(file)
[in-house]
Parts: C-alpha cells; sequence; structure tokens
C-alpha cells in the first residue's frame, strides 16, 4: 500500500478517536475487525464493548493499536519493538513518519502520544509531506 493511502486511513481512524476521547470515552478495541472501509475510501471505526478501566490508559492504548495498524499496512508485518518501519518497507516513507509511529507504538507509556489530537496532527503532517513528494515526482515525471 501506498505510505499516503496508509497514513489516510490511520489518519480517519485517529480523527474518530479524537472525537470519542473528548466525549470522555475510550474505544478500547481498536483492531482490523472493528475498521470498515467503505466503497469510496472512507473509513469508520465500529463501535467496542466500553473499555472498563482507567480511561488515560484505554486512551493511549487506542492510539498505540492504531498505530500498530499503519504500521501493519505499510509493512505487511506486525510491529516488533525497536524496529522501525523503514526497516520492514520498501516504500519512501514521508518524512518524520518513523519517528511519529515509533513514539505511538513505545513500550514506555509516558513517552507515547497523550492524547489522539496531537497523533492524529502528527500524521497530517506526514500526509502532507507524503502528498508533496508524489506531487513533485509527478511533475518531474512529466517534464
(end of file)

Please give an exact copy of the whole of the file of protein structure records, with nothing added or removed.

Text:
[in-house]
Parts: C-alpha cells; sequence; structure tokens
C-alpha cells in the first residue's frame, strides 16, 4: 500500500478517536475487525464493548493499536519493538513518519502520544509531506 493511502486511513481512524476521547470515552478495541472501509475510501471505526478501566490508559492504548495498524499496512508485518518501519518497507516513507509511529507504538507509556489530537496532527503532517513528494515526482515525471 501506498505510505499516503496508509497514513489516510490511520489518519480517519485517529480523527474518530479524537472525537470519542473528548466525549470522555475510550474505544478500547481498536483492531482490523472493528475498521470498515467503505466503497469510496472512507473509513469508520465500529463501535467496542466500553473499555472498563482507567480511561488515560484505554486512551493511549487506542492510539498505540492504531498505530500498530499503519504500521501493519505499510509493512505487511506486525510491529516488533525497536524496529522501525523503514526497516520492514520498501516504500519512501514521508518524512518524520518513523519517528511519529515509533513514539505511538513505545513500550514506555509516558513517552507515547497523550492524547489522539496531537497523533492524529502528527500524521497530517506526514500526509502532507507524503502528498508533496508524489506531487513533485509527478511533475518531474512529466517534464